When a federal jury two years ago clobbered Samsung with nearly $1 billion in damages for violating Apple's iPhone and iPad patent rights, the jury foreman emphasized that the verdict was meant to send a strong message about copying in the tech industry.
But there was no such deliberate message in the verdict in the latest patent showdown between Apple and Samsung that drew to an end on Monday, according to jurors who spoke outside the federal courthouse after finishing their role. In fact, the jury foreman said the mixed verdict in the trial sequel was not intended to send any broader message in the smartphone wars.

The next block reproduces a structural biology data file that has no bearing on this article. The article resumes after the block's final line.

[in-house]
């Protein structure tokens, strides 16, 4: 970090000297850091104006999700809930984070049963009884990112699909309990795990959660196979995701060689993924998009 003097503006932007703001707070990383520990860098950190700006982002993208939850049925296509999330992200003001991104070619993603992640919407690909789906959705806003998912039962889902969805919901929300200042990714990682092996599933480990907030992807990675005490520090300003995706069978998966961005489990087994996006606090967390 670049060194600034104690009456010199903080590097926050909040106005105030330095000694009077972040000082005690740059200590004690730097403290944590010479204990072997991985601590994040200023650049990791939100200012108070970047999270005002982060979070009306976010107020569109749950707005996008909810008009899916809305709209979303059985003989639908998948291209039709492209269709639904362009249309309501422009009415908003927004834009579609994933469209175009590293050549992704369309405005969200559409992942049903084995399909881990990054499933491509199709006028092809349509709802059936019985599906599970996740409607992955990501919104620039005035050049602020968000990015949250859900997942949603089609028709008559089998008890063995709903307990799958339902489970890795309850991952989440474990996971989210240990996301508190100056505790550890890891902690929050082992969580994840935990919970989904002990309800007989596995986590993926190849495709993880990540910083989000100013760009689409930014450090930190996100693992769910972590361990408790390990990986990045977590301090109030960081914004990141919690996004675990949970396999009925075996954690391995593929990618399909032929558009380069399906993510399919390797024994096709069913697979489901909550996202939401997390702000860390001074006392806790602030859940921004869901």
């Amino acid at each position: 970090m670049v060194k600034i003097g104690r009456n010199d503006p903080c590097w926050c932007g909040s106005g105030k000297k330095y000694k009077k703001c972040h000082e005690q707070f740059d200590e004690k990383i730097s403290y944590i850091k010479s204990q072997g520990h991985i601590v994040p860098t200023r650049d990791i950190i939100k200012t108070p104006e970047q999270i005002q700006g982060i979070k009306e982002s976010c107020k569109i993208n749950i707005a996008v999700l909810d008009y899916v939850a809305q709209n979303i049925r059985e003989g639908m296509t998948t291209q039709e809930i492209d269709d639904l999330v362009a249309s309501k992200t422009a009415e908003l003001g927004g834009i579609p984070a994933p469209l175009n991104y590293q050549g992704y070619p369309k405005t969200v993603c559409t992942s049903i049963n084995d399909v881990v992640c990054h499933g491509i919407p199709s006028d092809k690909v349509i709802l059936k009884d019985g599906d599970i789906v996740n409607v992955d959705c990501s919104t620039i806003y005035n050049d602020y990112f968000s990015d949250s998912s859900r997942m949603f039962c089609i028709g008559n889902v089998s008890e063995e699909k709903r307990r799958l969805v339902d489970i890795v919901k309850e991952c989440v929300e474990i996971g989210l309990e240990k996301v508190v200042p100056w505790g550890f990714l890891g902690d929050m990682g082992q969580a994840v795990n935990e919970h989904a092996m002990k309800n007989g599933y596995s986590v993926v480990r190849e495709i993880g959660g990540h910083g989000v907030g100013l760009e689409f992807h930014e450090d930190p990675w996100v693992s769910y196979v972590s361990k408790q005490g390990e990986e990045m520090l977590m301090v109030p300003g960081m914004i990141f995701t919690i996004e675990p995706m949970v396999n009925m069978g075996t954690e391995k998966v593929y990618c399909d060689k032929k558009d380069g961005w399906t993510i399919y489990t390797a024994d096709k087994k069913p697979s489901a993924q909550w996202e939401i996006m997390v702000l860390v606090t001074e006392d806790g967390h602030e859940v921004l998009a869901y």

It's almost as if having a jury led by a technology patent holder has a huge stake in making sure patents are as valuable as possible. The foreman in the current case, Thomas Dunham, stated that this jury didn't intend to send a message - it just looked at the evidence and awarded fair damages. Either of the two company's initial claims - Apple's $2 billion and Samsung's $0.12 billion - were dismissed by the jury as unfair and unjust.
"Ultimately, the consumer is the loser in all this," Dunham said. "I'd like to see them find a way to settle. I hope this (verdict) in some way helps shape that future."
Clearly, one of these two foremen is the wise one.